What Do You Mean My FULL PRICE Offer Wasn’t Accepted?

What Do You Mean My FULL PRICE Offer Wasn’t Accepted?

I was recently contacted by an agent who submitted a full-price offer on one of my listings and their client wanted to know why their offer wasn’t accepted. It is important for buyers and agents alike to understand a full-price offer doesn’t automatically guarantee seller acceptance, especially in a multiple-offer situation.

What Do You Mean My FULL PRICE Offer Wasn't Accepted?

While many sellers initially focus on the offer price they will eventually look at the secondary terms, where there could be one or more deal-breakers for them, such as a request for seller concessions. So while a full-price offer may be a great start the secondary terms should be given just as much thought, if not more. Let’s take a closer look at why sellers reject full-price offers.

5 Reasons a Full Price Offer Wasn’t Accepted

In a real estate offer, aside from the price, numerous other terms come into play, and it’s often these secondary terms that could be the reason a full-price offer wasn’t accepted. Here are the top 5 reasons why your full-price offer might have been rejected by the home seller.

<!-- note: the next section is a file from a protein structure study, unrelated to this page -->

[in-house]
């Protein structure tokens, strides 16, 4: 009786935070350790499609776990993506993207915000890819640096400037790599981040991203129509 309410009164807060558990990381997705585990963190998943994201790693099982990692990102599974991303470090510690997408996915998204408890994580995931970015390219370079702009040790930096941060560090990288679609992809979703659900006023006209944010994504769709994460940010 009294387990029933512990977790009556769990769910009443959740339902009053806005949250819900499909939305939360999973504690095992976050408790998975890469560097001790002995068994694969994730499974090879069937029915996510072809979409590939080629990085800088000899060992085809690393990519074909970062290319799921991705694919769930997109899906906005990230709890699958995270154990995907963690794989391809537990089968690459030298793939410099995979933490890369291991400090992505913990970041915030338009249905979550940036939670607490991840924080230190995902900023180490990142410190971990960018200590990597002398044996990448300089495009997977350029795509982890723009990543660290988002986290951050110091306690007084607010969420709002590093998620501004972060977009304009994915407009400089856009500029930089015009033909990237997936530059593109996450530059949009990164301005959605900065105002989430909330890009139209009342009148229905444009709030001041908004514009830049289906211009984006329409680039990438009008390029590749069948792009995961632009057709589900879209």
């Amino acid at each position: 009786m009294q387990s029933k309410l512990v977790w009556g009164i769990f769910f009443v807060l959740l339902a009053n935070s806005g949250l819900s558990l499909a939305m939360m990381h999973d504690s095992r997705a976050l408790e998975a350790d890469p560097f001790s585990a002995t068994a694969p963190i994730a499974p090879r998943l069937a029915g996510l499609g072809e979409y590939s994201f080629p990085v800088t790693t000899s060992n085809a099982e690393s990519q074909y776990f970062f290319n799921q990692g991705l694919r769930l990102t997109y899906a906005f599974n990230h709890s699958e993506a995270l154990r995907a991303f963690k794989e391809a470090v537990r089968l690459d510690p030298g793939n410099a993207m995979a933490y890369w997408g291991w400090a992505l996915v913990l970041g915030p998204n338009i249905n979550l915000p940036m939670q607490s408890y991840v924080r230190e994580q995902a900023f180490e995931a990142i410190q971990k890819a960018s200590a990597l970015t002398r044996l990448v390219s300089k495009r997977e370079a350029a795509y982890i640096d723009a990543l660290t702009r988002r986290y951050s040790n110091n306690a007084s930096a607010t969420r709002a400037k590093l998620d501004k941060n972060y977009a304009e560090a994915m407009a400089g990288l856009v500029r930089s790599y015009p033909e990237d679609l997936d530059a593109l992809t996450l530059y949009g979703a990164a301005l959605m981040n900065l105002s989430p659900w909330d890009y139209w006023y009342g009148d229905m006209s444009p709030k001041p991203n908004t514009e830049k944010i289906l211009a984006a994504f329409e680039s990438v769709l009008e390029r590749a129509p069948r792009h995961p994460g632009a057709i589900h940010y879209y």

Proof of Funds

Are you paying cash or getting financing?  Prior to writing an offer, you need to be able to answer this question. In fact, you should have proof of funds in writing ready to go prior to looking at homes for sale. If you’re obtaining financing you need to know what loan program and how much money you will be putting down. Without this information, you won’t be able to submit an offer.

Seller Concessions

5 Reasons a Full Price Offer is RejectedAre you asking the seller to contribute money towards your closing costs? If so it’s important to know offering full price and asking for a 3% seller contribution isn’t technically a full price offer to the seller. While you are paying the full price, the seller will not be netting the full price.

If the asking price is $200,000 and you offer $200,000 with a 3% seller contribution the seller is actually netting $194,000, not $200,000. If you need seller concessions know how much, don’t put 6% and only need 3%. Not only will you be financing 3% more than you need to that unused 3% will go directly into the seller’s pocket. However, a seller can only assume you will use the entire 6% and will base their decision on that information.